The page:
The characteristics of the 86 Thai elderly dementia participants were enrolled in the study (Table 1). All participants had a similar degree of mild to moderate dementia based on the comprehensive neuropsychological tests.

Table 1 Patients’ Characteristics (n = 86)

For all participants, the median donepezil dose was 5 (5–10) mg/day and median donepezil dose per day/weight was 0.11 (0.09–0.19) mg/kg/day. Plasma donepezil concentrations were significantly correlated with dose per day and dose per day/weight (r2 = 0.77 and 0.70, respectively, p < 0.01). The overall median plasma donepezil concentration was 50.12 (31.81–87.43) ng/mL. The median concentration/dose per day was 7.76 (6.03–9.73) ng/mL/mg/day and median concentration/dose per day/weight was 0.14 (0.11–0.21) ng/mL/mg/kg/day (Table 1).

CYP2D6 Genotypes: Relationships to Plasma Donepezil Concentrations and Donepezil Dose

Sixteen different genotypes were detected of which the following CYP2D6 alleles were frequently found in our study: CYP2D6*10 (n = 94, 54.7%), CYP2D6*1 (n = 37, 21.5%), CYP2D6*2 (n = 17, 9.9%), CYP2D6*5 (n = 14, 8.1%), CYP2D6*41 (n = 7, 4.1%), CYP2D6*4 (n = 2, 1.2%), and CYP2D6*14B (n = 1, 0.6%) (Table 2). CYP2D6*10/*10 was the most frequent genotype (27.9%) detected followed by CYP2D6*1/*10 (26.7%), CYP2D6*5/*10 (10.5%) and CYP2D6*2/*10 (7.0%).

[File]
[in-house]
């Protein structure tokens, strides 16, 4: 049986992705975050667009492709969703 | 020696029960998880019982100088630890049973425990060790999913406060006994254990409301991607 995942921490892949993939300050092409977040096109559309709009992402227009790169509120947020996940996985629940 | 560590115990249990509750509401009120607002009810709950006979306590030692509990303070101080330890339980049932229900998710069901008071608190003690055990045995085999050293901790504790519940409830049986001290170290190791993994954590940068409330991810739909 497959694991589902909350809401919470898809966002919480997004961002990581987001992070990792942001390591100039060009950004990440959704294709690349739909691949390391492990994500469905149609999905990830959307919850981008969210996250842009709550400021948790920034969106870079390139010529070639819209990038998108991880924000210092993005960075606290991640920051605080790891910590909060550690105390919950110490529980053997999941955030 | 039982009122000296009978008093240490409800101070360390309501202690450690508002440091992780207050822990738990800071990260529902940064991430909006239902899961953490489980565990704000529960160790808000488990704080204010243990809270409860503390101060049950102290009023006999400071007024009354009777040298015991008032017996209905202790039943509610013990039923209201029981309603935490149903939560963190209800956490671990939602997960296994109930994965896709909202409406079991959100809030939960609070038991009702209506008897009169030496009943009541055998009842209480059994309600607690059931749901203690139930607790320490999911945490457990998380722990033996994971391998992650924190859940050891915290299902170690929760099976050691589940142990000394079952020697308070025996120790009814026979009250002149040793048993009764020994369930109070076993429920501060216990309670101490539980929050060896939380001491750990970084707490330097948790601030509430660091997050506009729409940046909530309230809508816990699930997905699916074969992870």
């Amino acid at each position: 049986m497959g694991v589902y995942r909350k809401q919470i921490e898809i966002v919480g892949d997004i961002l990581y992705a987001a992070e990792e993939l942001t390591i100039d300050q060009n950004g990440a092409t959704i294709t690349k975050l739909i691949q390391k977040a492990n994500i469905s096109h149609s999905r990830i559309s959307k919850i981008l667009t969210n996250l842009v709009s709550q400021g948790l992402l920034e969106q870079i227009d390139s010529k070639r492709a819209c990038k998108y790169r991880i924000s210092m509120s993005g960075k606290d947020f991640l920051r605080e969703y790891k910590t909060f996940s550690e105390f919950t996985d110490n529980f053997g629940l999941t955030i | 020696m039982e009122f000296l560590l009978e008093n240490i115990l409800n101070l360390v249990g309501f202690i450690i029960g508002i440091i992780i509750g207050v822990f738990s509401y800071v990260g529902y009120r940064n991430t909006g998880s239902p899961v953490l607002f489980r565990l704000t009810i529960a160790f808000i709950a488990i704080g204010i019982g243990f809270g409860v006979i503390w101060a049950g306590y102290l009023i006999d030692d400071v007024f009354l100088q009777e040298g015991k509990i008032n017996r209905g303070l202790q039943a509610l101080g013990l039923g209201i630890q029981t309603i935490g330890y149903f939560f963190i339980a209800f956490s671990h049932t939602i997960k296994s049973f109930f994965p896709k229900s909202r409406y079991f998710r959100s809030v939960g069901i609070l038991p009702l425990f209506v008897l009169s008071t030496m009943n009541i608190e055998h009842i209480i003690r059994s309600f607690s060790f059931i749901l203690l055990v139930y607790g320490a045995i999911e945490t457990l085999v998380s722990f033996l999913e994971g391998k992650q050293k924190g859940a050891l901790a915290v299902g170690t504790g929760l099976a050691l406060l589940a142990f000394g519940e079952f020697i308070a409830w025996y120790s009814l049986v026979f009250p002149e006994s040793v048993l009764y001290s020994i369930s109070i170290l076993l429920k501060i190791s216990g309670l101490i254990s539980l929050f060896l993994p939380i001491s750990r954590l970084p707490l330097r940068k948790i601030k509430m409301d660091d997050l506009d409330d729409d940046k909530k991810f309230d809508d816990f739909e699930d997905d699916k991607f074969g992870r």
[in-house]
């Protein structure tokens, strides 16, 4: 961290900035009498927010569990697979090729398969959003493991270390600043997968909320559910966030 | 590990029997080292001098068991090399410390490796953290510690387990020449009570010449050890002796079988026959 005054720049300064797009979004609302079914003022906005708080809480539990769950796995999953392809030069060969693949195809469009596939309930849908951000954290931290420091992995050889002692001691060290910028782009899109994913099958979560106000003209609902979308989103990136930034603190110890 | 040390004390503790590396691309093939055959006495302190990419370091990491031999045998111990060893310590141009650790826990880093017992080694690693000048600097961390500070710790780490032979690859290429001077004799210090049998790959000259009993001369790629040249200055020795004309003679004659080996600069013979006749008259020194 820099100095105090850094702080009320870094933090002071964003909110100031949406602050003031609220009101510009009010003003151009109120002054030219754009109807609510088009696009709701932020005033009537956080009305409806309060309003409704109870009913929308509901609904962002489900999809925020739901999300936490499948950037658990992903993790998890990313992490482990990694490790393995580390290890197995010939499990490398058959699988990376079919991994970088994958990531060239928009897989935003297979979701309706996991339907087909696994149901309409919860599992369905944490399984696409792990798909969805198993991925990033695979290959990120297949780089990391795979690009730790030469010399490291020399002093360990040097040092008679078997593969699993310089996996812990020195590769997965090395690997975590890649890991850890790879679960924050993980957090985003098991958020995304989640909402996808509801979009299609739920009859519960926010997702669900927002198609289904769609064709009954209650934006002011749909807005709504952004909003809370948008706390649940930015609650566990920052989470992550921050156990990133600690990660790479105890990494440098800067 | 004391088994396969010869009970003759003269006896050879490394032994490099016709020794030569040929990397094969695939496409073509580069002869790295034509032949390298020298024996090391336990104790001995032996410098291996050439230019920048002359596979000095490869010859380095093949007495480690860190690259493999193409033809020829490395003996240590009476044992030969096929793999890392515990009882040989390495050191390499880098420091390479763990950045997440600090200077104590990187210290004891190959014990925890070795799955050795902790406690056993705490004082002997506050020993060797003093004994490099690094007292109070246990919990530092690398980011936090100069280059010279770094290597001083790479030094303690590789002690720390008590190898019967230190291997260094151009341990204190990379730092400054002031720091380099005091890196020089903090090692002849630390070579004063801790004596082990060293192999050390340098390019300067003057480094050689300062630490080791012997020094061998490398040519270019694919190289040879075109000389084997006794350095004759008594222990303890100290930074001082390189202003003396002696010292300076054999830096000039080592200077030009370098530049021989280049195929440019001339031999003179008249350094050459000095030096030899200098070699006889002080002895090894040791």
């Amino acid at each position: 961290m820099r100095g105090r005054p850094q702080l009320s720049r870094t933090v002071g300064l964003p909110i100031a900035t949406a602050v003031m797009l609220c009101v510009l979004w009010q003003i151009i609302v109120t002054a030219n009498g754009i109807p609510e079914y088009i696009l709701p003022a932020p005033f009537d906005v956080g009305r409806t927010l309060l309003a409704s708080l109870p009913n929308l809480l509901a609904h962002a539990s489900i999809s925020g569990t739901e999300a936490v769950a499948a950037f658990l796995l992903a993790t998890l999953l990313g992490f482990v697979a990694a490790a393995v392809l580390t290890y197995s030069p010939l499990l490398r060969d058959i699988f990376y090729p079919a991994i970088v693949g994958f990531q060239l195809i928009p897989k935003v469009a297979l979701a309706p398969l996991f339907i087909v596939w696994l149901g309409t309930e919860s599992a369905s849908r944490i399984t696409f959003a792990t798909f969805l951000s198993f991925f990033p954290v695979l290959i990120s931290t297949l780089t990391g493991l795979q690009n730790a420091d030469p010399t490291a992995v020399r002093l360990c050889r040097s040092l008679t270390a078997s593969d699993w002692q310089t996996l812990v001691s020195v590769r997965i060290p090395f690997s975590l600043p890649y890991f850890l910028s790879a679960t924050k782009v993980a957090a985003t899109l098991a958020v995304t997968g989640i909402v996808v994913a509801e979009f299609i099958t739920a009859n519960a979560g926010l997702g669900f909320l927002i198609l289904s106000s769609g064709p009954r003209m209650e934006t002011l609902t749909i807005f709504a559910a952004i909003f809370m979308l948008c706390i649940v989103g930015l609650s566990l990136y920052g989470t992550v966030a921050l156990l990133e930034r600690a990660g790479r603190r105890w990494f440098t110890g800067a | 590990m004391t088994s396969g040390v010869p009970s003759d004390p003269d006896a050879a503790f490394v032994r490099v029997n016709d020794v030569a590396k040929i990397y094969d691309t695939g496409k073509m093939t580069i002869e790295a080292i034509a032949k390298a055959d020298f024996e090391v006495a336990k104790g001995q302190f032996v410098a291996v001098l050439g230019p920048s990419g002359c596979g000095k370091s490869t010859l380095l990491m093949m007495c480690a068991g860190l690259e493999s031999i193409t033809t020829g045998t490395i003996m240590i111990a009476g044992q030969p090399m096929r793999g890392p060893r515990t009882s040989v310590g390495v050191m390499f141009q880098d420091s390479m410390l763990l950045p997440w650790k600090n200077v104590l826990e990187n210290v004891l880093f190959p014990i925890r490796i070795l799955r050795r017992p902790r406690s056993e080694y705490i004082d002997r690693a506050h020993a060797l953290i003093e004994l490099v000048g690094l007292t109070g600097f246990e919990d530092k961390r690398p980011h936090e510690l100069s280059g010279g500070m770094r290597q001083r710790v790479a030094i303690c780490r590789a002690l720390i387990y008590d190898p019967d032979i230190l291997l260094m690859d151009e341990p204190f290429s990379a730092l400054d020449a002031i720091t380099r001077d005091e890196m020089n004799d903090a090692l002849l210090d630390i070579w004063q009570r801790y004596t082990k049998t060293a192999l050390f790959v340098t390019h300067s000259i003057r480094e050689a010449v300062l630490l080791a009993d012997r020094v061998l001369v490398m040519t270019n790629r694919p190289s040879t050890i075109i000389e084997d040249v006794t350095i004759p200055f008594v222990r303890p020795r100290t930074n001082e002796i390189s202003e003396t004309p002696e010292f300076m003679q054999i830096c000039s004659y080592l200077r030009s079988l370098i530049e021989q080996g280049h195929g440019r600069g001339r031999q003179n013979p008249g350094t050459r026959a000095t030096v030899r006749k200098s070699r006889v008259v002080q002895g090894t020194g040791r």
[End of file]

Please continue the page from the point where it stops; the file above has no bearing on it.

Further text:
Table 2 CYP2D6 Genotype, Plasma Donepezil Concentrations and Dose per Day (n = 86)

Plasma donepezil concentration, concentration/dose per day and concentration/dose per day/weight were highly variable amongst the CYP2D6 genotypes. However, no statistically significant differences of the plasma donepezil concentration, concentration/dose per day, and concentration/dose per day/weight were seen across the genotype groups (Table 2).

CYP2D6 Activity Scores and Predicted Phenotypes: Relationships to Plasma Donepezil Concentrations and Donepezil Dose

The participants were classified into 7 groups based on their CYP2D6 activity score (Table 3). The three most commonly observed CYP2D6 activity score groups were 1.25 (34%), 0.5 (28%) and 0.25 (12%). Donepezil dose per day was significantly different across the activity score groups (p = 0.029).

Table 3 CYP2D6 Activity Score, Plasma Donepezil Concentrations and Dose per Day (n = 86)

About half of the participants in this study were predicted to be NMs (n = 41, 48%) and the other half, IMs (n = 45, 52%). NMs had lower plasma donepezil concentrations and donepezil dose per day compared to IMs (41.15 (28.44–67.65) vs 61.95 (35.25–97.00) ng/mL, p = 0.038 and 5 (5–10) vs 10 (5–10) mg/day, p = 0.035, respectively) (Figure 1A and D). There were no significant differences between NMs and IMs for concentration/dose per day (6.78 (5.33–9.27) ng/mL/mg/day vs 8.50 (6.41–10.45) ng/mL/mg/day), concentration/dose per day/weight (0.12 (0.10–0.20) vs 0.15 (0.11–0.21) ng/mL/mg/kg/day), and dose per day/weight (0.10 (0.07–0.18) vs 0.16 (0.09–0.20) mg/kg/day) (Figure 1B, C and E).